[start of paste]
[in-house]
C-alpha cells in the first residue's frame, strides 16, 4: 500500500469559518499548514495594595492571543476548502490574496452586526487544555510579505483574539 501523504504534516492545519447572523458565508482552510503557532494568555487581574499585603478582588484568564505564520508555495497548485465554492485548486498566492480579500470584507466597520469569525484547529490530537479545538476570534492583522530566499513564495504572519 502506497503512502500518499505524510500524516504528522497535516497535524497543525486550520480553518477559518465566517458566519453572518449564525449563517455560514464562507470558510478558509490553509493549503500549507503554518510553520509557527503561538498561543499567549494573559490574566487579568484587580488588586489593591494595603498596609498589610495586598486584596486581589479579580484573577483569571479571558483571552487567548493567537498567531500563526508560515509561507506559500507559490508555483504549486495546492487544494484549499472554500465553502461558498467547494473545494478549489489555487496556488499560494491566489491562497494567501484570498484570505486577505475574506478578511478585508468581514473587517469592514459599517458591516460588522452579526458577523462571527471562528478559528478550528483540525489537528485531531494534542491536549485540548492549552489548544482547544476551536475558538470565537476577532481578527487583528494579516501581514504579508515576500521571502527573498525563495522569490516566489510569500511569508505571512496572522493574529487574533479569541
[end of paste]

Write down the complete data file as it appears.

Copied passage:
[in-house]
C-alpha cells in the first residue's frame, strides 16, 4: 500500500469559518499548514495594595492571543476548502490574496452586526487544555510579505483574539 501523504504534516492545519447572523458565508482552510503557532494568555487581574499585603478582588484568564505564520508555495497548485465554492485548486498566492480579500470584507466597520469569525484547529490530537479545538476570534492583522530566499513564495504572519 502506497503512502500518499505524510500524516504528522497535516497535524497543525486550520480553518477559518465566517458566519453572518449564525449563517455560514464562507470558510478558509490553509493549503500549507503554518510553520509557527503561538498561543499567549494573559490574566487579568484587580488588586489593591494595603498596609498589610495586598486584596486581589479579580484573577483569571479571558483571552487567548493567537498567531500563526508560515509561507506559500507559490508555483504549486495546492487544494484549499472554500465553502461558498467547494473545494478549489489555487496556488499560494491566489491562497494567501484570498484570505486577505475574506478578511478585508468581514473587517469592514459599517458591516460588522452579526458577523462571527471562528478559528478550528483540525489537528485531531494534542491536549485540548492549552489548544482547544476551536475558538470565537476577532481578527487583528494579516501581514504579508515576500521571502527573498525563495522569490516566489510569500511569508505571512496572522493574529487574533479569541